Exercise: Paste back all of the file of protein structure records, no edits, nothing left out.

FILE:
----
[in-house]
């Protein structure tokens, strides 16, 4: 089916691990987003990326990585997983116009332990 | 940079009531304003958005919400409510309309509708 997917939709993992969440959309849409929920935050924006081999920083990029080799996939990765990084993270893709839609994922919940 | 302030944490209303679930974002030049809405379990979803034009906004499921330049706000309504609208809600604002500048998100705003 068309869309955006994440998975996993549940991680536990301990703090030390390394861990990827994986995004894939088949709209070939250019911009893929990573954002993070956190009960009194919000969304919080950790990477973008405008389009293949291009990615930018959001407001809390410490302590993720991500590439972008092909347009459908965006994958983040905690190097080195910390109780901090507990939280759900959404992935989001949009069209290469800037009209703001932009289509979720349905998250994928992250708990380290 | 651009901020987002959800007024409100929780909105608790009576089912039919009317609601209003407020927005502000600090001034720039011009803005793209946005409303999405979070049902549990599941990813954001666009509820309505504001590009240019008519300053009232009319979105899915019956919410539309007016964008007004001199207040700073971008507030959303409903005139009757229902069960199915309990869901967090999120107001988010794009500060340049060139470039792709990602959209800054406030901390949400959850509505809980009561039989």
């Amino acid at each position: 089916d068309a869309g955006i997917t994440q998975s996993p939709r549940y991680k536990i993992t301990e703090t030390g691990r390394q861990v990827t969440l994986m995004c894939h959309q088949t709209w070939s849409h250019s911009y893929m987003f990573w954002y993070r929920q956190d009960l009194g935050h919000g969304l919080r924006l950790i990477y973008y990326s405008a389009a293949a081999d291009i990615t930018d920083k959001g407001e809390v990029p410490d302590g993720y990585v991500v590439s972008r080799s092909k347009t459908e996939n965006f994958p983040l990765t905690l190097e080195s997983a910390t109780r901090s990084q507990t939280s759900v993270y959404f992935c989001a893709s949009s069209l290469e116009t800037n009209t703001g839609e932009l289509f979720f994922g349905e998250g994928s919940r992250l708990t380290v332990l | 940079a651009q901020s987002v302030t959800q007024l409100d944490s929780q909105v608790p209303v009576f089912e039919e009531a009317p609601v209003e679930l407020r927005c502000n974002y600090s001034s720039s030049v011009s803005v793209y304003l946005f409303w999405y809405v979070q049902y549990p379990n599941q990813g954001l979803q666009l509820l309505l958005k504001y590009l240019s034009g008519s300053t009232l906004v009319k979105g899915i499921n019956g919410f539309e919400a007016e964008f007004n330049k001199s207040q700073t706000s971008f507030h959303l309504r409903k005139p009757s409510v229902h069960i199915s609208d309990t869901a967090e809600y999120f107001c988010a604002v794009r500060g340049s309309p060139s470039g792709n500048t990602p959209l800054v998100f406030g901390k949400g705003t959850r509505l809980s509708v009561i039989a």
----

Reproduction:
[in-house]
């Protein structure tokens, strides 16, 4: 089916691990987003990326990585997983116009332990 | 940079009531304003958005919400409510309309509708 997917939709993992969440959309849409929920935050924006081999920083990029080799996939990765990084993270893709839609994922919940 | 302030944490209303679930974002030049809405379990979803034009906004499921330049706000309504609208809600604002500048998100705003 068309869309955006994440998975996993549940991680536990301990703090030390390394861990990827994986995004894939088949709209070939250019911009893929990573954002993070956190009960009194919000969304919080950790990477973008405008389009293949291009990615930018959001407001809390410490302590993720991500590439972008092909347009459908965006994958983040905690190097080195910390109780901090507990939280759900959404992935989001949009069209290469800037009209703001932009289509979720349905998250994928992250708990380290 | 651009901020987002959800007024409100929780909105608790009576089912039919009317609601209003407020927005502000600090001034720039011009803005793209946005409303999405979070049902549990599941990813954001666009509820309505504001590009240019008519300053009232009319979105899915019956919410539309007016964008007004001199207040700073971008507030959303409903005139009757229902069960199915309990869901967090999120107001988010794009500060340049060139470039792709990602959209800054406030901390949400959850509505809980009561039989």
């Amino acid at each position: 089916d068309a869309g955006i997917t994440q998975s996993p939709r549940y991680k536990i993992t301990e703090t030390g691990r390394q861990v990827t969440l994986m995004c894939h959309q088949t709209w070939s849409h250019s911009y893929m987003f990573w954002y993070r929920q956190d009960l009194g935050h919000g969304l919080r924006l950790i990477y973008y990326s405008a389009a293949a081999d291009i990615t930018d920083k959001g407001e809390v990029p410490d302590g993720y990585v991500v590439s972008r080799s092909k347009t459908e996939n965006f994958p983040l990765t905690l190097e080195s997983a910390t109780r901090s990084q507990t939280s759900v993270y959404f992935c989001a893709s949009s069209l290469e116009t800037n009209t703001g839609e932009l289509f979720f994922g349905e998250g994928s919940r992250l708990t380290v332990l | 940079a651009q901020s987002v302030t959800q007024l409100d944490s929780q909105v608790p209303v009576f089912e039919e009531a009317p609601v209003e679930l407020r927005c502000n974002y600090s001034s720039s030049v011009s803005v793209y304003l946005f409303w999405y809405v979070q049902y549990p379990n599941q990813g954001l979803q666009l509820l309505l958005k504001y590009l240019s034009g008519s300053t009232l906004v009319k979105g899915i499921n019956g919410f539309e919400a007016e964008f007004n330049k001199s207040q700073t706000s971008f507030h959303l309504r409903k005139p009757s409510v229902h069960i199915s609208d309990t869901a967090e809600y999120f107001c988010a604002v794009r500060g340049s309309p060139s470039g792709n500048t990602p959209l800054v998100f406030g901390k949400g705003t959850r509505l809980s509708v009561i039989a």